Time for dinner! It stays light until about 9:30 pm in Germany so it’s still bright daylight. Our meal is prepared at the trackside. It is schnitzel which is a breaded and fried cutlet. It is just like Tonkatsu if you like Japanese food. It is served with gravy but I was wishing for some katsu sauce and rice. German food is heavy on meat and dairy and light on vegetables. I can’t understand why Germans are so skinny. I only saw a few fat Germans and they were more stout and sturdy than fat. I think its because Germans walk FAST. It seems like everyone walks at a pace 2x faster than Americans. I found myself nearly jogging. Even though we walked fast for miles covering this race, I managed to gain 8 lbs, but enjoyed every bit of it.
The Nordschleife loops through and around the town of Nurburg for nearly 16 miles. In the center of town is the famous Nurburg castle which we didn’t get to really see. The castle is in the center of town.
Import Tuner, DSport and MotoIQ representing in the press room! We planned to have frequent updates but were stymied by the corked up Internet connection.
During our one week stay in Germany, we saw exactly two pick up trucks, a Nissan Frontier and this Dodge Ram. Germans don’t like pickups and prefer super fast turbo diesel vans.
After the Vintage race there was a drift event. It was amazing, there were probably over 30,000 screaming enthusiastic fans watching drifting that was like something you would see at a local drift day. Our Pro Am drivers would shred on these guys! However, there were more people at this event than any in the USA except perhaps the Formula D finale in Irwindale. Check this BMW out, now you know where the Motorex guys ran to!
This Team Falken car seemed to be the best guy. I think the Irish are probably the best European drifters by far. D-Mac, James Deane and Eric O’ Sullivan kick ass.
Hey, here is the German drift car we snapped a pic of a few days ago. The BMW 3 series is like the S13 of German drifting.
Hundreds of thousands of race fans descend upon the town of Nurbrug but it is still pretty orderly although hard to find any parking. The weather was cold, dark and gloomy for most of the event. Nurburg is known for its unpredictable weather.
Dinner time again, we go to a famous restaurant in Nurberg, the place is known to be a hang out for the top drivers and cool people. The name escapes me probably because I was falling asleep. as you can see here. Since I don’t know who they are I am not sure if they were there. I did see a lot of works team jackets.
The best dish is known as “rump steak”. This was the best piece of ass meat that I have ever had. It is served on a red hot rock and you cut and cook pieces of it sort of like a Korean BBQ.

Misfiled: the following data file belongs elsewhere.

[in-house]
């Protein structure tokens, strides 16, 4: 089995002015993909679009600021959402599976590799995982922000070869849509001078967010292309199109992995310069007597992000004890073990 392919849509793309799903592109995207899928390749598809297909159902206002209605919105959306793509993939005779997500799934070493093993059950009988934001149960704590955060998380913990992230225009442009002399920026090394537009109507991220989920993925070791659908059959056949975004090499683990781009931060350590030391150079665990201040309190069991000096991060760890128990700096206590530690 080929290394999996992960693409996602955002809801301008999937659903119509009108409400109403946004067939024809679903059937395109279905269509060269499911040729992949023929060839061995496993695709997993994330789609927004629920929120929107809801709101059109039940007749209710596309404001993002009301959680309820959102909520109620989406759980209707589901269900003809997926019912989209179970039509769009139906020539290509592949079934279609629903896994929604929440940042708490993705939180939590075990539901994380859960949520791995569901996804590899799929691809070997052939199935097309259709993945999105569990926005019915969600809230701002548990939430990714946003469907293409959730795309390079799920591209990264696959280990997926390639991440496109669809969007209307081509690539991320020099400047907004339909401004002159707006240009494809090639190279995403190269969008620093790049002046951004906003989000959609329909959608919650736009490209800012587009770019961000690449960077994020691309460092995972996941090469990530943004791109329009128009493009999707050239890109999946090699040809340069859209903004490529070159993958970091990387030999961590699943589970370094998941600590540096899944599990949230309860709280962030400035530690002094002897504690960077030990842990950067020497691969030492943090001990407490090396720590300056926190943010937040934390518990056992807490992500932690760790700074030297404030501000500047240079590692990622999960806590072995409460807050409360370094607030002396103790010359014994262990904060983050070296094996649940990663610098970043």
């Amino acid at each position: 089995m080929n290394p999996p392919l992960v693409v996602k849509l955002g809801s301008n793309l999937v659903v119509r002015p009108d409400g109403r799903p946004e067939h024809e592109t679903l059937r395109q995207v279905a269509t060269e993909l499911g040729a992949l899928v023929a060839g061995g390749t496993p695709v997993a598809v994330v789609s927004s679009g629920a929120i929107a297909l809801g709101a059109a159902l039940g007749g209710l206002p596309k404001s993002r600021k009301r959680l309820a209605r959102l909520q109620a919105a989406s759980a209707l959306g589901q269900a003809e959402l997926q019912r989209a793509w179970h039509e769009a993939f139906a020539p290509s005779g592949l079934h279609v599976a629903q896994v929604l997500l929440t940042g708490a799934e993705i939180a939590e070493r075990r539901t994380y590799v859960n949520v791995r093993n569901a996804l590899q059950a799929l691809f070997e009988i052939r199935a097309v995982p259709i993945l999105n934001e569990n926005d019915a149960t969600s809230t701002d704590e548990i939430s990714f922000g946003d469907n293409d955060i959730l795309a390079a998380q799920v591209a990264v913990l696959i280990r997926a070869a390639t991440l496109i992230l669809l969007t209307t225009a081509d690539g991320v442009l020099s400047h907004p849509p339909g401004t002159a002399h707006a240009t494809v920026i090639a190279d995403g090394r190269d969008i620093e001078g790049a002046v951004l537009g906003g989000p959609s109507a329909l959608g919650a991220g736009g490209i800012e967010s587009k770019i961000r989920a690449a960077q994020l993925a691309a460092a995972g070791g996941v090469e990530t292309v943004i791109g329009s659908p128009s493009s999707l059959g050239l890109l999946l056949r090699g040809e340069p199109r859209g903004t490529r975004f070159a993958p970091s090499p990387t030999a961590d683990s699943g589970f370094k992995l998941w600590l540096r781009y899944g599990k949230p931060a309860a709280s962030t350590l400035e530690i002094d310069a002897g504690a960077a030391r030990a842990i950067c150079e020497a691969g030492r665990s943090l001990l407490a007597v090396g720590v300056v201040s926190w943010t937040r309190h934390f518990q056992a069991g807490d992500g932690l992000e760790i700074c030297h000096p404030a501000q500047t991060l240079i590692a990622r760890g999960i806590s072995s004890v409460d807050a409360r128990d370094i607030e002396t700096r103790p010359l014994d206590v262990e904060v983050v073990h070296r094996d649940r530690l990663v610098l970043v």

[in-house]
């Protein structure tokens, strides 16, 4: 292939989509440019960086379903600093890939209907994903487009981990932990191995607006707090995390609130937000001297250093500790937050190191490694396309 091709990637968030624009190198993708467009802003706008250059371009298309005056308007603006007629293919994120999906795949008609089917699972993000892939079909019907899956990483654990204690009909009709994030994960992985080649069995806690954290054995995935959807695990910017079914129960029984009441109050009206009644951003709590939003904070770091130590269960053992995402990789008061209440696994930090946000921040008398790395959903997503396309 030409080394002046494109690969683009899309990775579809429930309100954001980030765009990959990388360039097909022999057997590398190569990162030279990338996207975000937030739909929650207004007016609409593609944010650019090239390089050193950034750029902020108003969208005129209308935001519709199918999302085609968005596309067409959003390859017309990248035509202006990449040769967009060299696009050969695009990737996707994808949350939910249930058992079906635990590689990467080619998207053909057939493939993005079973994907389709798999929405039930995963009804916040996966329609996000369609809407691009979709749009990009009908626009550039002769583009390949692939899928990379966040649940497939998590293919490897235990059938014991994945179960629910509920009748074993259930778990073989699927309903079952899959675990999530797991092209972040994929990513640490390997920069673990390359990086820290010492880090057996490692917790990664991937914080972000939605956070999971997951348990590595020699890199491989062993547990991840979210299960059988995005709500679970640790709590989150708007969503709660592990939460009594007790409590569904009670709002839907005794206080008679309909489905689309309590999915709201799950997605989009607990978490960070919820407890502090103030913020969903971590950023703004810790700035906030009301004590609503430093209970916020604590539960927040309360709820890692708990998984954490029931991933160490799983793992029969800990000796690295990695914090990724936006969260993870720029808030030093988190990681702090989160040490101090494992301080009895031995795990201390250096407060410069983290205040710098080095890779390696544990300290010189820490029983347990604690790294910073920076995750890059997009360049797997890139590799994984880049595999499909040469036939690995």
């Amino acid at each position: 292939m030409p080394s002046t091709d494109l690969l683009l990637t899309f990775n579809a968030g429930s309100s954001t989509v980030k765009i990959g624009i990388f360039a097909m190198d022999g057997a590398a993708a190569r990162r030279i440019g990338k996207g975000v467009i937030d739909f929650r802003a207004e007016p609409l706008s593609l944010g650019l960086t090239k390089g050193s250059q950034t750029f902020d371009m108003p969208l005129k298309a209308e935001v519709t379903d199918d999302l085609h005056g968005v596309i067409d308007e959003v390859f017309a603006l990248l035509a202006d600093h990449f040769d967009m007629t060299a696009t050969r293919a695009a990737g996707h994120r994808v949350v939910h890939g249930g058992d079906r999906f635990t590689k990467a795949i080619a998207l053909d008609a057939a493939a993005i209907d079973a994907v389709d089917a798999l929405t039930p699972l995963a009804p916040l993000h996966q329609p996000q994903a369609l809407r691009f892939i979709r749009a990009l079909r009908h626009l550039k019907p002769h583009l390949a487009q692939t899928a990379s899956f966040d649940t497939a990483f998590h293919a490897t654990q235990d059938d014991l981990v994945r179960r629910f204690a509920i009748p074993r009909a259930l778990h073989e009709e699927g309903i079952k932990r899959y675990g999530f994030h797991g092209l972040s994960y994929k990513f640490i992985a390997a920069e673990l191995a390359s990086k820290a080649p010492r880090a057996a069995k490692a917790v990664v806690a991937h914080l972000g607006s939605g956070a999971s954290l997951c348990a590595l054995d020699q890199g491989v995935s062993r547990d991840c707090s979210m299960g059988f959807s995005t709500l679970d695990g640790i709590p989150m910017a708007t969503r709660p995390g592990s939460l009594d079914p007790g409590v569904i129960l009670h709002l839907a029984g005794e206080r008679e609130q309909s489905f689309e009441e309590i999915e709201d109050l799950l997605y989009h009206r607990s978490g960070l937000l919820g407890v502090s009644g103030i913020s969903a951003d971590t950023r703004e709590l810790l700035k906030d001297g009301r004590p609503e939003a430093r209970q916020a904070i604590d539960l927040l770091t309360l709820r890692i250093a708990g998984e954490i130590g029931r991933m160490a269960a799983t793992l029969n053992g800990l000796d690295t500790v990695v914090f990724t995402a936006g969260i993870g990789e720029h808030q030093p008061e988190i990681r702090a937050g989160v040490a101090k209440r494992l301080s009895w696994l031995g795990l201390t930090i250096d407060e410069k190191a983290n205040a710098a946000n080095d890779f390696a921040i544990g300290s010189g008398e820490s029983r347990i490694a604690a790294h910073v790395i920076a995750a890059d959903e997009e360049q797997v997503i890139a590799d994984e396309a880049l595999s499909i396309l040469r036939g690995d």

DSport’s Mike Ferrara is about to dig into his Rump Steak. Somehow that sounds bad.
Manthey, the most winning team in the 24 hour race’s history having been undefeated in the last 4 races hosted us in their awesome VIP lounge. Manthey’s main sponsor is Haribo, maker of the gummy bear. I could not resist punching out the bear. It looked too happy.
A Euro-spec gummy bear. It looks more clear than a USDM spec one. It is also a little harder and more gummy. I don’t like gummy bears but the consensus was that Euro-spec tastes better than USDM spec. We were making plans to grey market these gummy bears.
The Baller status Manthey lounge. It was stocked full of good food, drink waitresses, floor to ceiling glass windows overlooking the track and big screen TV’s–everything you need. I was nervous and on my best behavior lest I offend some important German person who might be in here.
The Manthey lounge has this cool GPS screen which showed the car they were supporting, its position and where it was on the track at the time. Look how many cars they support! No wonder they are not Tuners…
Somewhere during all of this madness we had time to visit RingºWerk. This is a huge amusement race theme park on the track grounds. They had displays of many cars from the history of the race.
Many OEM suppliers had displays featuring their technology on various parts of a modern car. Borg Warner had a large display.
Various bits of Borg Warner Turbo technology.
Getrag had a whole exhibit on transmissions. Jeff investigates the moving cutaway of a FWD transmission. It’s surprising he is interested since it doesn’t have anything to do with either drinking or chasing tail.
KW our hosts had a really awesome display featuring performance damper technology. KW suspension is born on rough German backroads, the Autobahn and the Nordschleife.
A piece of a wrecked GT2 car found new life as part of the KW display, a cutaway of how suspension works.
A KW Motorsports 3-Way adjustable McPherson strut as found on the Dog III on display.
This display shows how BMW’s KERS system works.
Shumi and Oliver go way back.
This is a racing Semi Truck. Semi Truck racing is pretty popular in Europe.